Iokha Fainberg was born in 1905 in Berezino, near Minsk, Belorussia. Before the Soviet-German war, she worked as the director and chief physician of an orphanage in Minsk. In June 1941, during the German invasion of the Soviet Union, she organized the evacuation of this orphanage and took a group of her junior wards to Kurgan, Western Siberia. In Kurgan, she worked as a surgeon. In 1943, Iokha Fainberg was drafted into the Red Army as a captain of the medical service. She served in frontline hospitals on the Briansk Front, and later on the 2nd Baltic Front.
Iokha's husband Grigorii Pozniak, a non-Jewish Belorussian, was drafted at the beginning of the war as a battalion political commissar, later becoming a member of the political department of the 132nd Rifle Division in the rank of colonel. Their two sons, Marat and Georgii, were taken in by some relatives of Grigorii's who lived in a village near Minsk. During the first three years of the war, Iokha knew nothing of the fate of either her husband or her children. In her diary, she would "converse" with them, promising Grigorii that, if some of them did not survive, she would commit suicide. Over time, her conviction that her children had perished grew stronger. In January 1942, she wrote down in her diary:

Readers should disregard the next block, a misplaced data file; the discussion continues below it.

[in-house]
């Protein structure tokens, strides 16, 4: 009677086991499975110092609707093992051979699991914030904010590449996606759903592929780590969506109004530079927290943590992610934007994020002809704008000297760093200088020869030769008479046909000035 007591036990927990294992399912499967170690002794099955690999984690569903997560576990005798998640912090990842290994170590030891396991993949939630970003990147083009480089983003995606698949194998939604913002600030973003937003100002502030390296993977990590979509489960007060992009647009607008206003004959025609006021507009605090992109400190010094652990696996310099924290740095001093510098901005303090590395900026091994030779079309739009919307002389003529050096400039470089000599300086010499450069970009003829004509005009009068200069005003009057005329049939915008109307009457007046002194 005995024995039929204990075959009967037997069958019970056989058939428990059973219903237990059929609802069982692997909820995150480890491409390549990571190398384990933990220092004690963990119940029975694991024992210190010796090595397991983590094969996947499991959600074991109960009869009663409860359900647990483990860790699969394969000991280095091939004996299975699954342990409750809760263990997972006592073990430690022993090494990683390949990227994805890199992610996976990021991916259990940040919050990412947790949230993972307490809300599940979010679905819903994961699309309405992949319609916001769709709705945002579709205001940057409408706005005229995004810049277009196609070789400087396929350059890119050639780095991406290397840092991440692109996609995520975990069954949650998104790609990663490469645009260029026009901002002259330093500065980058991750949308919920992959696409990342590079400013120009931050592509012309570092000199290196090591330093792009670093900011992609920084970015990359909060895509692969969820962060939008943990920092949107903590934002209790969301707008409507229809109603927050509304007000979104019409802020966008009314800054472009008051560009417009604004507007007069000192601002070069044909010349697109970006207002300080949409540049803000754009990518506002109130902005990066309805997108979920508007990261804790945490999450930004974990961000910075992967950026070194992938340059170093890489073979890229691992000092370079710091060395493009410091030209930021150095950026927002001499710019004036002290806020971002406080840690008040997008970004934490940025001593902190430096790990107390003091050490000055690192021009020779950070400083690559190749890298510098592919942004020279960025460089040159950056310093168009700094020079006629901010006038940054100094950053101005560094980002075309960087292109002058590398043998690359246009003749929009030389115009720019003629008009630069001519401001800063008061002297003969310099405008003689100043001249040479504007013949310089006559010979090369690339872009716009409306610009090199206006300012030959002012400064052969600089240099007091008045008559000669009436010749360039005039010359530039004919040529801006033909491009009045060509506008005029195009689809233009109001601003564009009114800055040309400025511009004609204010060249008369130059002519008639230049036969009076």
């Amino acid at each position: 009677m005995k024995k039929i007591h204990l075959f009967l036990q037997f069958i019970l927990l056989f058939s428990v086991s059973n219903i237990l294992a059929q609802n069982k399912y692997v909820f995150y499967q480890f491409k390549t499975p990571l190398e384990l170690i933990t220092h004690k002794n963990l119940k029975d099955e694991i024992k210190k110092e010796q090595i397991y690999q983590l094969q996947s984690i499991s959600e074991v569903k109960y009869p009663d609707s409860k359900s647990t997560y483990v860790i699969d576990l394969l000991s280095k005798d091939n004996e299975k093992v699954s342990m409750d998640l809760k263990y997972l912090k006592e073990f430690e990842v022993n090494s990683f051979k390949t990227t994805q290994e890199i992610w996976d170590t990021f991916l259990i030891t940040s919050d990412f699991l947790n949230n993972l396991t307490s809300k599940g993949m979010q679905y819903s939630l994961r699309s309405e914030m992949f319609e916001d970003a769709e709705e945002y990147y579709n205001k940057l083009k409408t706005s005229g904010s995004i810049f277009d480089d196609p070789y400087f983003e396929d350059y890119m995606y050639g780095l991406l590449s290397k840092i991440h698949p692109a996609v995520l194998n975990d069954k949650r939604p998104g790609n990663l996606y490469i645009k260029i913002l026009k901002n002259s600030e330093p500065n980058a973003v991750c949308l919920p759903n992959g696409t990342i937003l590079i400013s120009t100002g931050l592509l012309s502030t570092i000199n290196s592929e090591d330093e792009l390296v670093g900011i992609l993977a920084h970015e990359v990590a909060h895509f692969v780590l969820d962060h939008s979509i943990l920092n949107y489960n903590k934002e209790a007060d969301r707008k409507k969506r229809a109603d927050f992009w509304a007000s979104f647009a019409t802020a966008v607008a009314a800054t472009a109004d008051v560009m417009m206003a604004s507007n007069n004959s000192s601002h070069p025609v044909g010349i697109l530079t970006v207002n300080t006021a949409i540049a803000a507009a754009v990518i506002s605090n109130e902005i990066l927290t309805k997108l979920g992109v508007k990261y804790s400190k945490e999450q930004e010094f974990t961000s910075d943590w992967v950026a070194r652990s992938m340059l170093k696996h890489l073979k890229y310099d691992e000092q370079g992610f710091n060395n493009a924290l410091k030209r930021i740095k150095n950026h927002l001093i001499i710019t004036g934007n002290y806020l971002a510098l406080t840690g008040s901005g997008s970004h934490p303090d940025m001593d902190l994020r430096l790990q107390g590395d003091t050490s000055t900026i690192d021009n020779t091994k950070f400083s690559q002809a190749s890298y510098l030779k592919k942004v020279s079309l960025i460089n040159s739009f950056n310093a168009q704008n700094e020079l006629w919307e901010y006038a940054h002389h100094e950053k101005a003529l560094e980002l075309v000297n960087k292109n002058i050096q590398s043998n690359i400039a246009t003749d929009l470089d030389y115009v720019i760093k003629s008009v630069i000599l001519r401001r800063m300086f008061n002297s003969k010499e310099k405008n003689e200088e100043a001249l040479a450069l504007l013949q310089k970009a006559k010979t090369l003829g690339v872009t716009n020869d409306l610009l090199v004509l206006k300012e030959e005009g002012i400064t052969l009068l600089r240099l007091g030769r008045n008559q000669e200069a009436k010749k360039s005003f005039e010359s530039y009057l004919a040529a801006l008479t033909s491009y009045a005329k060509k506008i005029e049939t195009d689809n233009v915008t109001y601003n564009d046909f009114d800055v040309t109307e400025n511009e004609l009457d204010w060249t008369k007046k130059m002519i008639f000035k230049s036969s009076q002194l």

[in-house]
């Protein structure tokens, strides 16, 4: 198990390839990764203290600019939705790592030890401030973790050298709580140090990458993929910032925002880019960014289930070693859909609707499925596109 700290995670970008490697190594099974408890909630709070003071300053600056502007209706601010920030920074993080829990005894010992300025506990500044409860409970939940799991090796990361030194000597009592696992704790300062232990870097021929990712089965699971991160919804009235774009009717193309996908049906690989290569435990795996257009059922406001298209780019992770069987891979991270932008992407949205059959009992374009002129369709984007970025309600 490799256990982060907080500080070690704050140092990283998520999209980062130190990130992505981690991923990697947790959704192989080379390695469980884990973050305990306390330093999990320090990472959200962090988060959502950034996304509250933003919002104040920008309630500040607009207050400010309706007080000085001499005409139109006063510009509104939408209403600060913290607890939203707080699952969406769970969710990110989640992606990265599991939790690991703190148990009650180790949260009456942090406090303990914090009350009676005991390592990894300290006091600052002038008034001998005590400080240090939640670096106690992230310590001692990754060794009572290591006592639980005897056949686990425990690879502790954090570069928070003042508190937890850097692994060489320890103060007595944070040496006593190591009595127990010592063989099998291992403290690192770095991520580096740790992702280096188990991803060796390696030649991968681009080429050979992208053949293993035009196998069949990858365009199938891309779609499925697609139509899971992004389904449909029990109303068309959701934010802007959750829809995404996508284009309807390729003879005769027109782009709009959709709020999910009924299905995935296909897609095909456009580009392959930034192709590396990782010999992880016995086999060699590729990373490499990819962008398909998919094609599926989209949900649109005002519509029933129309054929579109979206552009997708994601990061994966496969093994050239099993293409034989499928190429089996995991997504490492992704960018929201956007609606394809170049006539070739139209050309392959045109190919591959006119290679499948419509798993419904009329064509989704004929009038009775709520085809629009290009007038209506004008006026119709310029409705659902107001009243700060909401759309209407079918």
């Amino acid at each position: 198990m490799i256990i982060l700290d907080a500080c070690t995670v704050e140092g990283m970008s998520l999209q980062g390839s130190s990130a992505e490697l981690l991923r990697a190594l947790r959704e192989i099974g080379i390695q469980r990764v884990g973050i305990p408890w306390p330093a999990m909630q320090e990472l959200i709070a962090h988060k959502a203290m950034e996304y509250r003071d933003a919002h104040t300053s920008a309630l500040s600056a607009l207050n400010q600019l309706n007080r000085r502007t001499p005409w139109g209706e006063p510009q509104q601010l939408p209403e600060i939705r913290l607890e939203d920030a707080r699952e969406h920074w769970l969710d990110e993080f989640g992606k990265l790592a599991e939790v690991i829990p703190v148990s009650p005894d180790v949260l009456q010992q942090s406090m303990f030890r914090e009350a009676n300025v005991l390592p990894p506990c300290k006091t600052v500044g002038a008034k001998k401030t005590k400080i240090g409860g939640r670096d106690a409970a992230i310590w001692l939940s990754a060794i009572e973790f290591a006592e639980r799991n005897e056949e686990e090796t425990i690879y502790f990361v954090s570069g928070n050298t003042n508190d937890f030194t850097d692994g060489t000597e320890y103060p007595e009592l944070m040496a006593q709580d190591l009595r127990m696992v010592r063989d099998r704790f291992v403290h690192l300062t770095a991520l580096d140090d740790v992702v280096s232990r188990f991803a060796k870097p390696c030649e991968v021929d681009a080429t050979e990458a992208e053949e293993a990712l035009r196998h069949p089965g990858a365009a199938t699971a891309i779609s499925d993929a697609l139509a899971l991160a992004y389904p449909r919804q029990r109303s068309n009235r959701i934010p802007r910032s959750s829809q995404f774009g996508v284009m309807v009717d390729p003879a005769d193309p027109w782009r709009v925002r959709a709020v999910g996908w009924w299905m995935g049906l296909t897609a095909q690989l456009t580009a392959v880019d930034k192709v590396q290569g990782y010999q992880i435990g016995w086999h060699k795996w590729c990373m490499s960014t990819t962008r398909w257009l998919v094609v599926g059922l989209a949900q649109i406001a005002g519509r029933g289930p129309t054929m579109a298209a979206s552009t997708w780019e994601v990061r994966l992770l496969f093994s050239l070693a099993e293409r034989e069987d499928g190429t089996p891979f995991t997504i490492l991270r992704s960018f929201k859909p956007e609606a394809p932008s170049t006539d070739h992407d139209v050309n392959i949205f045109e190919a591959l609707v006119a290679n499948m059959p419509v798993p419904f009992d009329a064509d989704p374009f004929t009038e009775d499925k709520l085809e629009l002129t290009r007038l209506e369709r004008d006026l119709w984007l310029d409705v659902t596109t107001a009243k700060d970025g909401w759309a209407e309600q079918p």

"How happy are the mothers who bury their children, carry them to the cemetery, and later visit the graves and adorn them! Who tore the bodies of my children? Who heard their last sigh? Who closed their eyes? None! They fought like little birds. They, defenseless, called us, Grinia. They cried 'Mommy, mommy!' And perhaps I, in a faraway country, was sleeping at this time, perhaps I was even smiling… Grinia, my darling, who needed this nasty war? Who is capable of destroying so many human beings?"1
In 1943, Iokha received the first wartime letter from her husband. But only in August 1944 did she learn that her children had survived the German occupation, and was able to find them. She also learned that her father Iakov had been killed in Berezino during the deportation of the local Jews to the Minsk ghetto. The family of her elder brother Samuil had also been murdered there. Samuil Fainberg (b. 1898) served in the Red Army and survived the war.
Iokha Fainberg died in 1986
- 1. Sokhrani moi pis'ma…, vol. 1, eds. Ilia Altman, Leonid Tiorushkin. Moscow, Tsentr "Kholokost", 2007, pp. 109-110